In most divorce cases, a final judgment of divorce creates monetary obligations from one spouse to the other. These inter-spouse divorce obligations are lawful debts and they are called “claims” for purposes of bankruptcy law. A debtor who files bankruptcy is asking the Court to discharge as many of these divorce “claims” as they can. A person, who is entitled to receive payments from a debtor in a bankruptcy, has a “claim” against that former spouse for the value of those promised payments or transfers.
Debts and claims that arise in a divorce case are usually classified in three ways for bankruptcy purposes; 1) Property Settlements, 2) Domestic Support Obligations (DSO) and 3) Other Non-DSO obligations. Often, a non-DSO obligation to a former spouse may include one spouse accepting full responsibility of the joint debts incurred during the marriage, or to assume their spouses’ debts, or to agree to pay all the costs of both divorce attorneys, but they can take any number of forms. Non-DSO obligations are similar to DSOs because they help one side maintain a certain lifestyle after divorce, but they do not quite meet the bankruptcy definition of a DSO. Can a bankruptcy debtor discharge obligations they owe to a former spouse? Do you know how bankruptcy law treats these obligations? Does your divorce attorney know?
Generally, a divorce judgment provides for a division of marital property, and one spouse is required to turn over certain assets to the other. These obligations are claims too, and under certain circumstances they may be discharged in either a Chapter 7 or Chapter 13 bankruptcy. A divorce judgment may require one spouse to pay Spousal Support (Alimony) and/or Child Support to the other, these obligations are generally called Domestic Support Obligations (DSO). The Bankruptcy Code defines a DSO as a debt that is owed to or recoverable by a spouse, former spouse, or a child, and the child’s parent, legal guardian, or responsible relative that is in the nature of alimony, maintenance, or child support without regard to whether or not the Judgment of Divorce expressly identifies the debt as a DSO. The obligation must be established in a divorce decree, separation agreement, property settlement agreement or an order of a court. A DSO obligation is not discharged in either a Chapter 7 or a Chapter 13 bankruptcy.
This article addresses claims that fall under the third claim type, the Non-DSO, claim. What happens to these claims in bankruptcy? How does one plan for those? Non-DSO claims create opportunities for the knowledgeable and the prepared, and problems for the unprepared. The Bankruptcy Code defines a non-DSO obligation as a claim that is “in the nature of” or is similar to a DSO, but doesn’t fully meet the bankruptcy definition of a DSO. A claim that meets the DSO definition is never discharged in any bankruptcy, but a “Non-DSO claim” may be discharged in a Chapter 13 Reorganization plan. In a Chapter 13 plan, a debtor will make payments to creditors for 3 to 5 years, but in most cases, those payments are not enough to pay all claims in full. It is common to see plans that pay creditors 10% or less of the value of their claims in a Chapter 13. A properly prepared person who has a pending divorce may be able to structure a divorce judgment to preserve their options and protect their ability to discharge some of the obligations they take on during the divorce; or if they expect that they will be the one to receive payments in a divorce judgment, they should take steps to protect themselves so that those payment obligations are not discharged if their former spouse files a bankruptcy in the future.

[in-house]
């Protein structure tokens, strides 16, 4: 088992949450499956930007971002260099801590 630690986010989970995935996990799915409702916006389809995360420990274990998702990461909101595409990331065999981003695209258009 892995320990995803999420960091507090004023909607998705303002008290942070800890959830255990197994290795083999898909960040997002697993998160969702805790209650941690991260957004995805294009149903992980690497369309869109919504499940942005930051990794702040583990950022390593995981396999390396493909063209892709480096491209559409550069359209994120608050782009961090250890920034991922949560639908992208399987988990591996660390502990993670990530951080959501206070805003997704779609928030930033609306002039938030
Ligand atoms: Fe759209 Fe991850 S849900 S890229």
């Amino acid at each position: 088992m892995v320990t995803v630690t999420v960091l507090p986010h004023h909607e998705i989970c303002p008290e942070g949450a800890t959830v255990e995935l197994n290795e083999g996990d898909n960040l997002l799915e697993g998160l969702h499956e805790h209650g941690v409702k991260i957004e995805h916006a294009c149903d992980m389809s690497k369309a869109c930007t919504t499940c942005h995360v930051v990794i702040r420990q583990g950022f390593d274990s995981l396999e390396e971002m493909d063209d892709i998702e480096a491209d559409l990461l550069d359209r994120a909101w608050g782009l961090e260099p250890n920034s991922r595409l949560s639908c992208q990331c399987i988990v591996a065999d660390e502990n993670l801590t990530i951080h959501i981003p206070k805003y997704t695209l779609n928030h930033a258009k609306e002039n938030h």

It is common to see a person file bankruptcy soon after they divorce, so it becomes very important to be prepared for that possibility. It is very important to the person whose divorce judgment will entitle them to receive payments from a former spouse to be careful how their divorce judgment defines, negotiates and structures spousal payments. One entitled to receive payments from a former spouse should seek to ensure that to the extent it is possible, that those payments and transfers meet the bankruptcy definition of a DSO, so that they are not discharged. Likewise, it is very important to the person who must make payments or transfers to their former spouse, to attempt to ensure that these obligations are clearly defined in a divorce judgment so that they do qualify as a non-DSO obligation in order to preserve the right to discharge the debts if a Chapter 13 case becomes necessary.
At Resnick Law, P.C., we help people solve their financial problems, plan for their future and provide advice about assets, income and debts regardless of the circumstances they find themselves in. If you are in a divorce or contemplating one, it is important that you understand that you are preparing for the future and you need to be prepared to protect yourself and your children for whatever the future has in store for you. We recommend that you consult with attorneys who are knowledgeable with the interaction between bankruptcy law and divorce law. If you would like to learn more about the options that might work for your situation, we encourage you to contact us by visiting our website or call us, Resnick Law, P.C., at (248) 642-5400 to schedule a consultation with one of our lawyers.